The Basin Street Station visitor center, site of the old Southern Railway Freight Office Building/New Orleans Terminal Company has been located at the corner of Basin and St. Louis Streets since 1904. Basin St. Station is the only remaining of five train station buildings in New Orleans. It was the freight and baggage office building for the Southern railroad. The grand passenger terminal was located at Canal St., between the Saenger Theatre and the Krauss building. Unfortunately, the terminal was destroyed in 1954. The entry of Basin St. Station replicates the architecture of that magnificent structure.
Prior to the 1904 construction of this building, a lumber mill stood on this site located just outside the French Quarter. Throughout the 19th century, the old Carondelet Canal and Basin connected Lake Pontchartrain with the Mississippi River, spurring the development of lumber yards and planning mills, providing building materials for the growing city. The surrounding area also served as a city commons where residents were permitted to graze livestock and gather firewood during the late 18th century and early 19th century. St. Louis Cemetary No. 1 dates from this period and remains across St. Louis Street from Basin Street Station. Today the Basin Street Station is home to the American Routes radio show and also serves as a place where one can locate visitor information, view educational and art exhibits, and arrange for sightseeing tours.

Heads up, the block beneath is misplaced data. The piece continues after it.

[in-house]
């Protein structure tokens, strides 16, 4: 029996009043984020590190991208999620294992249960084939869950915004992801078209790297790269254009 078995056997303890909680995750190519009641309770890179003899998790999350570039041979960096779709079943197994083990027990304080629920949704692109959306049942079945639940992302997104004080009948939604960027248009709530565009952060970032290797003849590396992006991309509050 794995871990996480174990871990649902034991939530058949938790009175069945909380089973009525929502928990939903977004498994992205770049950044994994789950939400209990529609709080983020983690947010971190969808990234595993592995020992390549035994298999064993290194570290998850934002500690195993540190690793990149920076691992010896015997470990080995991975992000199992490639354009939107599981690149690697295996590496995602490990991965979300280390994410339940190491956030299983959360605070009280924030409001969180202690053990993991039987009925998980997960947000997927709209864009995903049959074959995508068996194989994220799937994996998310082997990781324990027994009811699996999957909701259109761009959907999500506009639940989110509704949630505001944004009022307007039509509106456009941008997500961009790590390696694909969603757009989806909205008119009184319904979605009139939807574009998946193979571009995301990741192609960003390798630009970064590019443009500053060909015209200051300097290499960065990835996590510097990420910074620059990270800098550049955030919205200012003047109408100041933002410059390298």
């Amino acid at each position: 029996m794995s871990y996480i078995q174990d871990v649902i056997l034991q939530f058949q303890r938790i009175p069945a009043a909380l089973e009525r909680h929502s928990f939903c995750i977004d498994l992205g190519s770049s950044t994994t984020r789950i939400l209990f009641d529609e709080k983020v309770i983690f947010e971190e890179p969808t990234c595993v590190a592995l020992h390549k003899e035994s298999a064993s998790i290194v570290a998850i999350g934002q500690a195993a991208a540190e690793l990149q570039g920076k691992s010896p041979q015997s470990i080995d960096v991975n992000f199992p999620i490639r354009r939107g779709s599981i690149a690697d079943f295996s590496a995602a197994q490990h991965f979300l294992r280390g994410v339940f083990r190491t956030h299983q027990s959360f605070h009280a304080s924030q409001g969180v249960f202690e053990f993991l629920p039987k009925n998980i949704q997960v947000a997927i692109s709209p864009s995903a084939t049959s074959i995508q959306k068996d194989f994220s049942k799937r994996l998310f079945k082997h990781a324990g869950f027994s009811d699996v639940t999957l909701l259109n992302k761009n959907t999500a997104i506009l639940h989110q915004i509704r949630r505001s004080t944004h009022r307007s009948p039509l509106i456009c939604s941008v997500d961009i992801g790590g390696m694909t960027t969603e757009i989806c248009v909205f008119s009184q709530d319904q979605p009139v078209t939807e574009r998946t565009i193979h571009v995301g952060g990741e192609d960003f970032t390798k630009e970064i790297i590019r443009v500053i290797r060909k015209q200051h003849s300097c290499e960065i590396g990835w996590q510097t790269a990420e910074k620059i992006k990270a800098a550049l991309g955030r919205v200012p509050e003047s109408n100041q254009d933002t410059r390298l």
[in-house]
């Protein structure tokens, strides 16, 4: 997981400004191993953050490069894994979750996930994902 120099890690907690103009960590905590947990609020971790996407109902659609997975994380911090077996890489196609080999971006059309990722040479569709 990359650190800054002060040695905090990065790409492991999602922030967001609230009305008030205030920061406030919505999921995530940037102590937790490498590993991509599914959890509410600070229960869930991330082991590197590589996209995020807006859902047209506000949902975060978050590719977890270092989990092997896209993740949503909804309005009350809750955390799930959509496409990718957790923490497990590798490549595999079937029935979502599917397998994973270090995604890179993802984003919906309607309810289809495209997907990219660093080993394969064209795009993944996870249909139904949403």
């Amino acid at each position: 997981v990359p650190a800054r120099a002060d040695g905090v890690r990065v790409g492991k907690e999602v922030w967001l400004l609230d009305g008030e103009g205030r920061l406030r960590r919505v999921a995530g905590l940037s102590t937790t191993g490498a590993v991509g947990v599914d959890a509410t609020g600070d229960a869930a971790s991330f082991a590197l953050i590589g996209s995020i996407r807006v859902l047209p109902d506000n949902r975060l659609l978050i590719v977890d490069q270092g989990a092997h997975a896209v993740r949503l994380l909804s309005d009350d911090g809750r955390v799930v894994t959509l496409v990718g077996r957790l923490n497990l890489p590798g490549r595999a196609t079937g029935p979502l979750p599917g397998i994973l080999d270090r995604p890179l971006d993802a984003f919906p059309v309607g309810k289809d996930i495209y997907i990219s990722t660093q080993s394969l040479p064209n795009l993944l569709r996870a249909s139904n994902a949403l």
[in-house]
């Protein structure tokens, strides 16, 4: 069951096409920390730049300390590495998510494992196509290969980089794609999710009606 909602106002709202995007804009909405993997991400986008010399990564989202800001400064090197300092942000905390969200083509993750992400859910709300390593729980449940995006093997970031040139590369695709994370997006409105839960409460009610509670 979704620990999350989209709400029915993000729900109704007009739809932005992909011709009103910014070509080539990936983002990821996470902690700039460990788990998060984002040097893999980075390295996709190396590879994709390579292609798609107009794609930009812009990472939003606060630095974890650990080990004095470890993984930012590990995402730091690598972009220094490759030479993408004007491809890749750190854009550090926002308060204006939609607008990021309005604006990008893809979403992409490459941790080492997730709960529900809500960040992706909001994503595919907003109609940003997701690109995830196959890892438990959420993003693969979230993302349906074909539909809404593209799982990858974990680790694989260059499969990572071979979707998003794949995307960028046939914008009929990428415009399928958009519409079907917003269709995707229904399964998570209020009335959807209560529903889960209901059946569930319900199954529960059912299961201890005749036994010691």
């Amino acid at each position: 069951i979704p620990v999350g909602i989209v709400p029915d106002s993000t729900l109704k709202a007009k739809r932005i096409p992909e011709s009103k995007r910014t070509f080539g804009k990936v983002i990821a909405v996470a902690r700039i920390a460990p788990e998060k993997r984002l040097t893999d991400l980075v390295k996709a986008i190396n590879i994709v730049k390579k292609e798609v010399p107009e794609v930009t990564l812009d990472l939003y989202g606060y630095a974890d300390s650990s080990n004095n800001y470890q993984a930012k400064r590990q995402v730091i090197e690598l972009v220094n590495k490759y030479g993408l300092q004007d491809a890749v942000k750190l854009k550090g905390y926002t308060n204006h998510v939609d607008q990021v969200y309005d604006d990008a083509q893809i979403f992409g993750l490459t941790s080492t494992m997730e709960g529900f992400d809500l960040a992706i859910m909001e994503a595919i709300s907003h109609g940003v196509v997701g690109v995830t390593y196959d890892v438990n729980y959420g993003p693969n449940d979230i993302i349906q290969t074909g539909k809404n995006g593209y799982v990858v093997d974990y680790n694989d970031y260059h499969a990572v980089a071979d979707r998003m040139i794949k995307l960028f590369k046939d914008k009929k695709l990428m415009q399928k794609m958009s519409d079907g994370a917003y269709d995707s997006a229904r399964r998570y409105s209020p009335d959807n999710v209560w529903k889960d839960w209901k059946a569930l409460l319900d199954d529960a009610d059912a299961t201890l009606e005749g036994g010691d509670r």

Eighty five years ago the surrounding neighborhood looked drastically different than it does now. During the late 19th and early 20th century railroad service made this part of town the first stop for travelers to New Orleans, and what a stop it was. From 1897 until 1917, the back side of Basin Street was the front of New Orleans famed red light district, Storyville. Grand mansions, all demolished in the 1930’s, lined Basin Street and served as high end bordellos. Smaller, cheaper houses were called “cribs”. The most famous being Lulu White’s Mahogany Hall, which was one of the places jazz pioneer Jelly Roll Morton supplied piano music for the ladies to dance to. “The District”, as it was locally known, was not the birth place of jazz but jazz was played here, mostly by piano players like Jelly Roll Morton, Tony Jackson, Frank Amacker and a few small ensembles. “Spasm Bands”, comprised mostly of kid’s who played in the street for spare change, were common as well as hot stringbands. Emile “Stalebread” Lacoume’s Razzie Dazzie Band and Edward “Kid” Ory’s Woodland Band (Pete Lala’s saloon)were both known to perform in Storyville. There are only a few remaining structures from Storyville including Lulu White’s Saloon at 237 Basin street and Frank Early’s “My Place” Saloon at 1214 Bienville Street. Lulu White was Storyville’s most famous Madame whose plush Mahogany Hall stood to the immediate left of her corner saloon building. Pianist Tony Jackson lived above Frank Early’s “My Place Saloon” and composed the song “Pretty Baby” while residing there.
Storyville, the brainchild of city alderman Sidney Story, was closed by the Navy in 1917 who claimed that the prostitution district posed a hazard to serviceman. Over time, “honky tonks”, dance halls, and the “sporting life” that spread out to the periphery of Storyville became known as the “tango belt”.